Above: Plenty of hands mean the trans swap went quick and easy!

Below: That's a lot of legs! and Anna pointing out Bic during another sit-here-and-wait-red-flag.

Bic on the left and the Saturday winner on the right. Waiting for more track time...

Sidestory: At this point Anna is only about 10 days from her due date. The first thing she does upon arrival is stop into the infield medical care center and chat with the folks. The nurse there assures her that they can handle delivering a baby and since none have been delivered since COTA opened a few years back, they'd be DELIGHTED to deliver Athena. How cool would that have been? To deliver the kiddo at the track? Just like everything else at the facility, the medical suite is top notch and (rather sadly) we did not have to use it to bring Athena into the world.

Sunday and race two starts and again Bic climbs the charts initially. Due to attrition, "only" 77 cars started the race and I took the green about 70th. 63rd at the end of lap 1, 50th on lap 4, and 40th on lap 21. On our first fuel stop on lap 23 we had a minor disaster as I went back to track the HANS anchor had fallen out on the right side of my helmet. I looped around into the paddock and came back to our pits and we lost several laps getting me re-rigged with a functional HANS anchor setup. I entered back in 55th, tumbling 15 spots and again began the climb to the front. By lap 30 I was up to 41st overall and by lap 40 I was in 33rd. At this point and when Ron took over for the back half of the race, the top 6 cars in GP4 were always within a lap or two. We were not quite getting the fuel mileage we'd hoped and our stops were taking a bit longer than usual. After my HANS issue, we had a radio need to get swapped, a camelback that got twisted in its pouch, etc. It seemed that we'd close on the leaders on pace and ability to work in traffic, then lose it for little "this has never happened before" issues. Character-building part deux!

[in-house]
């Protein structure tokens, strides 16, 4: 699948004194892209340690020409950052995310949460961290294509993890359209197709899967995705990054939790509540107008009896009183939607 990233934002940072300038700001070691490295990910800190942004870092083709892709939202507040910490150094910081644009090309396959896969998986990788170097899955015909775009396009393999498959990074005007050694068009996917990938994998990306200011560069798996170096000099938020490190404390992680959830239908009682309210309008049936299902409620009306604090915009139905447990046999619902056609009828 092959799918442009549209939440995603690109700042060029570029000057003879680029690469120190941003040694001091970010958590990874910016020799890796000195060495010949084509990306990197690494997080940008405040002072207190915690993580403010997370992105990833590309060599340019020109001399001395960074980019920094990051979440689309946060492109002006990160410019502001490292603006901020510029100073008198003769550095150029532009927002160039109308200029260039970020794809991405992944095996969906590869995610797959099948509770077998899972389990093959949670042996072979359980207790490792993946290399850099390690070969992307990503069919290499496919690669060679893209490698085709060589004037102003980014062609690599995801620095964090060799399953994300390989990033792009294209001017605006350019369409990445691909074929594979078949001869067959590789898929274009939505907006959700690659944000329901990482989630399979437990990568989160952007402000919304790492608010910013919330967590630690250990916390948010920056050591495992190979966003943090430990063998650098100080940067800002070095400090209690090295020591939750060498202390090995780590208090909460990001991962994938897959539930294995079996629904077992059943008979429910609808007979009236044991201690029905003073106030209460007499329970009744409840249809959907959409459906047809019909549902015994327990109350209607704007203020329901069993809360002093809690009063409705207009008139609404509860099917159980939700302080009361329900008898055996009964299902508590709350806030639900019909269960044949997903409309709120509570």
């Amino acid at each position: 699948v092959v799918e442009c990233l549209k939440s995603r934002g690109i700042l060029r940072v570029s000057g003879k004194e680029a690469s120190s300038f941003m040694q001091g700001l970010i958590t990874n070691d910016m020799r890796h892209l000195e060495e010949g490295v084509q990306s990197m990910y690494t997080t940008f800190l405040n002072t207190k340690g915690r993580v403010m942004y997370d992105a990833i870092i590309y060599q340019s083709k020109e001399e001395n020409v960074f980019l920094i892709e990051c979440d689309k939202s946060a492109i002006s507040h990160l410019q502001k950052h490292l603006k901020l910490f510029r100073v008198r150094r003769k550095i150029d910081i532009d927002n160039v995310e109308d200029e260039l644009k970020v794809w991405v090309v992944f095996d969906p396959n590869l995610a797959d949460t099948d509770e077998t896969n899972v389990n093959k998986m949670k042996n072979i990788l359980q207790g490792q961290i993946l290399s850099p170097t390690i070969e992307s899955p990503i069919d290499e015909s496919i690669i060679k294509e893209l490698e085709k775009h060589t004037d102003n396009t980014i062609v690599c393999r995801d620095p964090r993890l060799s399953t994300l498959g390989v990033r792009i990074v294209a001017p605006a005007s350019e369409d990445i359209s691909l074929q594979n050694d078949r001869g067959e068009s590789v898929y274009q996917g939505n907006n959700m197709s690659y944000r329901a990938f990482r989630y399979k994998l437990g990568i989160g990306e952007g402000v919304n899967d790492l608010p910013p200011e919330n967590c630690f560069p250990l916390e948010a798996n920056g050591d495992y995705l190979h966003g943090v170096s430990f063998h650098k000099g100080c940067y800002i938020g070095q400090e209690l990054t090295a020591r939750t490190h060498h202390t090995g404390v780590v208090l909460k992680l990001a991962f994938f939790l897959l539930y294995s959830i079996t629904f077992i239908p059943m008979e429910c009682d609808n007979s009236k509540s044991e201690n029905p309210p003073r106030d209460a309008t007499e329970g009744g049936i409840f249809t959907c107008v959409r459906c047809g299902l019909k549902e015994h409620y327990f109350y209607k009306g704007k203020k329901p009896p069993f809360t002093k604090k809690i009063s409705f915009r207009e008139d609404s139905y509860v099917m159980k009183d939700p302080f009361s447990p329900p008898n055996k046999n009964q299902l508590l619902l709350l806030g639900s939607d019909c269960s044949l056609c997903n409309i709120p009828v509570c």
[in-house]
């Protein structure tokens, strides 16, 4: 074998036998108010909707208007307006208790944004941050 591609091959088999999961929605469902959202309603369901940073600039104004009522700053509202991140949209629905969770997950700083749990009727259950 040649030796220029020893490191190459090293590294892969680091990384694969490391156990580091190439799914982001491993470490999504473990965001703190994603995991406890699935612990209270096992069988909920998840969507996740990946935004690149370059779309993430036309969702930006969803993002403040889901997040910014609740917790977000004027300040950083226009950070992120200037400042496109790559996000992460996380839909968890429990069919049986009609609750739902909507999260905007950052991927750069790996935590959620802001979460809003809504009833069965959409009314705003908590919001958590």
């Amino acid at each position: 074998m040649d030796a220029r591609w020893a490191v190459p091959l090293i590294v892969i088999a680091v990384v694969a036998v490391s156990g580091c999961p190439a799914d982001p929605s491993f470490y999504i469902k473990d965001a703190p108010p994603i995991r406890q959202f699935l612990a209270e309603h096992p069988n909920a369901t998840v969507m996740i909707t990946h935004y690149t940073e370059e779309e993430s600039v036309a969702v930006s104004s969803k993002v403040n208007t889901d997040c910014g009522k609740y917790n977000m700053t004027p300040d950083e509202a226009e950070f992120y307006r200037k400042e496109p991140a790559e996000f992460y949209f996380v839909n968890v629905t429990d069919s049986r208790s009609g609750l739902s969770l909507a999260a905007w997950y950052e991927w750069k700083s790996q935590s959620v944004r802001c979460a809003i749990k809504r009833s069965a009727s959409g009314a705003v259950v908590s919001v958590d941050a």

Above: On lap 45 we had a slim lead, and my first fuel stop on Sunday. Below: Yellow flag generators.

Next up was an "understaffed yellow". I came around T6 and could see a waving flag at T7. I slowed and another car (GP1) passed me on the outside and THEN saw the yellow and slowed down to give the pass back and as the GP1 car slowed to let me back by (he was not fully past me), the single corner worker shifted from looking downstream to upstream and saw me and I saw her pull up a radio with her non-waiving-flag hand. Great. I looked close and nobody else was in the corner station. Great. Yep, next lap I got a black and came in and told my story. I got held while they thought about it and then released. Not only are there some flag station not elevated so sightlines are difficult, but WRL still chooses to only have one corner worker in many stations and that is now way to run a "legitimate" series. At this big-time track with big-time entry fees, I'd hoped we'd have good worker coverage, but nope. Lost a lap for this avoidable debacle. <sigh> <add more character>